Real Time APIs in the Context of Apache Kafka

Real Time APIs in the Context of Apache Kafka

Real Time APIs in the Context of Apache Kafka. Kafka includes stream processing capabilities through the Kafka Streams API. ksqlDB is an event streaming database purpose-built for stream processing applications. It provides a SQL-based API for querying and processing data in Kafka.

Key Takeaways

  • One of the challenges that we have always faced in building applications, and systems as a whole, is how to exchange information between them efficiently whilst retaining the flexibility to modify the interfaces without undue impact elsewhere.
  • Events offer a Goldilocks-style approach in which real-time APIs can be used as the foundation for applications which is flexible yet performant; loosely-coupled yet efficient. If you think about the business domain in which you work, you can probably think of many examples of events. They can be human-generated interactions, and they can be machine-generated.
  • Apache Kafka offers a scalable event streaming platform with which you can build applications around the powerful concept of events. Kafka includes stream processing capabilities through the Kafka Streams API.
  • ksqlDB is an event streaming database purpose-built for stream processing applications. It provides a SQL-based API for querying and processing data in Kafka.
  • ksqlDB’s many features include filtering, transforming, and joining data from streams and tables in real-time, creating materialised views by aggregating events, and much more.

One of the challenges that we have always faced in building applications, and systems as a whole, is how to exchange information between them efficiently whilst retaining the flexibility to modify the interfaces without undue impact elsewhere. The more specific and streamlined an interface, the likelihood that it is so bespoke that to change it would require a complete rewrite. The inverse also holds; generic integration patterns may be adaptable and widely supported, but at the cost of performance.

Events offer a Goldilocks-style approach in which real-time APIs can be used as the foundation for applications which is flexible yet performant; loosely-coupled yet efficient.

Events can be considered as the building blocks of most other data structures. Generally speaking, they record the fact that something has happened and the point in time at which it occurred. An event can capture this information at various levels of detail: from a simple notification to a rich event describing the full state of what has happened.

From events, we can aggregate up to create state—the kind of state that we know and love from its place in RDBMS and NoSQL stores. As well as being the basis for state, events can also be used to asynchronously trigger actions elsewhere when something happens - the whole basis for event-driven architectures. In this way, we can build consumers to match our requirements—both stateless, and stateful with fault tolerance. Producers can opt to maintain state, but are not required to since consumers can rebuild this themselves from the events that are received.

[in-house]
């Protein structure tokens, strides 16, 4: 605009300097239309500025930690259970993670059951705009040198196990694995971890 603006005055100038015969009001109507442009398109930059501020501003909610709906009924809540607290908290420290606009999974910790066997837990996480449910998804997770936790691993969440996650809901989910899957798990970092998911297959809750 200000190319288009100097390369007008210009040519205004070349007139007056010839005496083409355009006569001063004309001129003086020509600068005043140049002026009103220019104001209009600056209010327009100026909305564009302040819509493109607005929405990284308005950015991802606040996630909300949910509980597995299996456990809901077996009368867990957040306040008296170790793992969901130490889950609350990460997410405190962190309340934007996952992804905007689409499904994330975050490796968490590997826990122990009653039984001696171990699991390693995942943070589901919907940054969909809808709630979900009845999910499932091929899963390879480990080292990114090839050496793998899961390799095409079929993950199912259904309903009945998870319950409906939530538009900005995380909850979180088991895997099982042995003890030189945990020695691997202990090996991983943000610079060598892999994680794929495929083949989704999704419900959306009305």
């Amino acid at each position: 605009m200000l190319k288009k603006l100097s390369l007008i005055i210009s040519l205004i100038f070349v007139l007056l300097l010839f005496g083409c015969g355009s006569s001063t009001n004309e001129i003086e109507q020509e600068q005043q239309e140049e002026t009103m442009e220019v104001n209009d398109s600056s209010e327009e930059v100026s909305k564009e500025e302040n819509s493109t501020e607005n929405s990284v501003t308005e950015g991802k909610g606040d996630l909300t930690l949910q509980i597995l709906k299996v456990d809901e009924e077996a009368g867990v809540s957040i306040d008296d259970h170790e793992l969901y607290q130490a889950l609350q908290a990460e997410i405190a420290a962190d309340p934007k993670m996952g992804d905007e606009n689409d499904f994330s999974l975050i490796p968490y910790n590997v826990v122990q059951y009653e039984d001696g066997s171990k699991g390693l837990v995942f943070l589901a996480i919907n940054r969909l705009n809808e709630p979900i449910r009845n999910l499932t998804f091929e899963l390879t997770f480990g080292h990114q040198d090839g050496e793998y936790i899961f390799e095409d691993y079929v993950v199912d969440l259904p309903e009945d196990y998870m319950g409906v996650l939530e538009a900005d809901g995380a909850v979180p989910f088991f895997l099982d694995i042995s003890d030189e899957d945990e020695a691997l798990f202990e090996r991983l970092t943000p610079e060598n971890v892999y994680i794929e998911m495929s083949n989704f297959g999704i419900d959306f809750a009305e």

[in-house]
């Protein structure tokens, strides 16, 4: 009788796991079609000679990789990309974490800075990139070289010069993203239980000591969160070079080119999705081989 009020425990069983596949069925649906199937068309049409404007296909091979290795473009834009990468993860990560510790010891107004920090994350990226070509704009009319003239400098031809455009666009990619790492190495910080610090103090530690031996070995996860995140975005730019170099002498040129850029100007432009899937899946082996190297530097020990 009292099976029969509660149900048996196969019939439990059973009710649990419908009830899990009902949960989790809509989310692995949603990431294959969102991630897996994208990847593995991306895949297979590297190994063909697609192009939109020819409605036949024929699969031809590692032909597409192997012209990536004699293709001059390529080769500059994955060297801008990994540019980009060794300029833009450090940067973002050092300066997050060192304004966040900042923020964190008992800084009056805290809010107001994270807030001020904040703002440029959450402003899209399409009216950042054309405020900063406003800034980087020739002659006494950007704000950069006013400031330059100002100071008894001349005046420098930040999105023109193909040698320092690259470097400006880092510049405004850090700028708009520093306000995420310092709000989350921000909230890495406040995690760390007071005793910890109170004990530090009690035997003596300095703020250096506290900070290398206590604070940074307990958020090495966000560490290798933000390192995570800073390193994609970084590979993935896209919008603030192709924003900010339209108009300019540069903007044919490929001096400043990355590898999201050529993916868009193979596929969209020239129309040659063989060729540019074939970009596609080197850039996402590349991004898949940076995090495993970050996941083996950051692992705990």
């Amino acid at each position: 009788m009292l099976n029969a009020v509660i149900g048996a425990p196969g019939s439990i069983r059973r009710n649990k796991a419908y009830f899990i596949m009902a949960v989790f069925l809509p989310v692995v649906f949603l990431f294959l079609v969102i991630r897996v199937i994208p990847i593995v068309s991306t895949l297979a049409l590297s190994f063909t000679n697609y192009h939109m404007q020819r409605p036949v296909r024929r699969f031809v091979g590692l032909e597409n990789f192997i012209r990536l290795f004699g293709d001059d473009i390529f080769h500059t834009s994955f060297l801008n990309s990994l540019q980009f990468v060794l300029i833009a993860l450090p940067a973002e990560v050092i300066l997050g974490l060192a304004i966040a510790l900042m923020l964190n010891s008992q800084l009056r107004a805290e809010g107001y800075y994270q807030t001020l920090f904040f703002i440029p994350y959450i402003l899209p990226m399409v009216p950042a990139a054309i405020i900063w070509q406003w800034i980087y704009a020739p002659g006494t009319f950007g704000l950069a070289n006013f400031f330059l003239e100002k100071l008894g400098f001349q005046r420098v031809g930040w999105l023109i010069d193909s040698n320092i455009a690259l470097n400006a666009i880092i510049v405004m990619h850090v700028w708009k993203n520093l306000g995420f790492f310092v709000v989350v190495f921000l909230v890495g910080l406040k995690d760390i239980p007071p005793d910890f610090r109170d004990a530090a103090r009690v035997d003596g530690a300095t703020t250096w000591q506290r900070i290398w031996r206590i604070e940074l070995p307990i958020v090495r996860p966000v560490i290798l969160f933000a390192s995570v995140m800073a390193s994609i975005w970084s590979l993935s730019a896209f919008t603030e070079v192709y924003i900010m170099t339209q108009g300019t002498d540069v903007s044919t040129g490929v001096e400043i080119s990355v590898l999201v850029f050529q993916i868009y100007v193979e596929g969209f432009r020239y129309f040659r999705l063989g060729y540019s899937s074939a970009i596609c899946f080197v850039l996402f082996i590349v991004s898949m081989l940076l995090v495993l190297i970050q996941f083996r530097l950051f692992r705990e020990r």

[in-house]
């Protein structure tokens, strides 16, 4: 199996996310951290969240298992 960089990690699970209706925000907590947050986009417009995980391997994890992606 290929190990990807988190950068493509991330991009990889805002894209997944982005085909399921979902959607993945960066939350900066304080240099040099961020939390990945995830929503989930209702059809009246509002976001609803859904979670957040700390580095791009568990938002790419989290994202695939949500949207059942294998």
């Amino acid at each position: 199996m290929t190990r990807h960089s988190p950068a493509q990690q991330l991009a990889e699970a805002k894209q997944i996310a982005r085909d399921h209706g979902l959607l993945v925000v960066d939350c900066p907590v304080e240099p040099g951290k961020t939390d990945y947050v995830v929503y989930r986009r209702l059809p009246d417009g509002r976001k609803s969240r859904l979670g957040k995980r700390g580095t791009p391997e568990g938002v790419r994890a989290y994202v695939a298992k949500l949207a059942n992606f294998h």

If you think about the business domain in which you work, you can probably think of many examples of events. They can be human-generated interactions, and they can be machine-generated. They may contain a rich payload, or they may be in essence a notification alone. For example:

  • Event: userLoginPayload: zbeeblebrox logged in at 2020-08-17 16:26:39 BST
  • Event: CarParkedPayload: Car registration A42 XYZ parked at 2020-08-17 16:36:27 in space X42
  • Event: orderPlacedPayload: Robin ordered four tins of baked beans costing a total of £2.25 at 2020-08-17 16:35:41 BST

These events can be used to directly trigger actions elsewhere (such as a service that processes orders in response to them being placed), and they can also be used in aggregate to provide information (such as the current number of occupied spaces in a car park and thus which car parks have availability).

So, if events are the bedrock on which we are going to build our applications and services, we need a technology that supports us in the best way to do this—and this is where Apache Kafka® comes in. Kafka is a scalable event streaming platform that provides

  • Pub/SubTo publish (write) and subscribe to (read) streams of events, including continuous import/export of your data from other systems.
  • Stateful stream processingTo store streams of events durably and reliably for as long as you want.
  • StorageTo process streams of events as they occur or retrospectively.

Kafka is built around the concept of the log. By taking this simple but powerful concept of a distributed, immutable, append-only log, we can capture and store the events that occur in our businesses and systems in a scalable and efficient way. These events can be made available to multiple users on a subscription basis, as well as processed and aggregated further, either for direct use or for storage in other systems such as RDBMS, data lakes, and NoSQL stores.

In the remainder of this article, I will explore the APIs available in Apache Kafka and demonstrate how it can be used in the systems and applications that you are building.

kafka apache api developer

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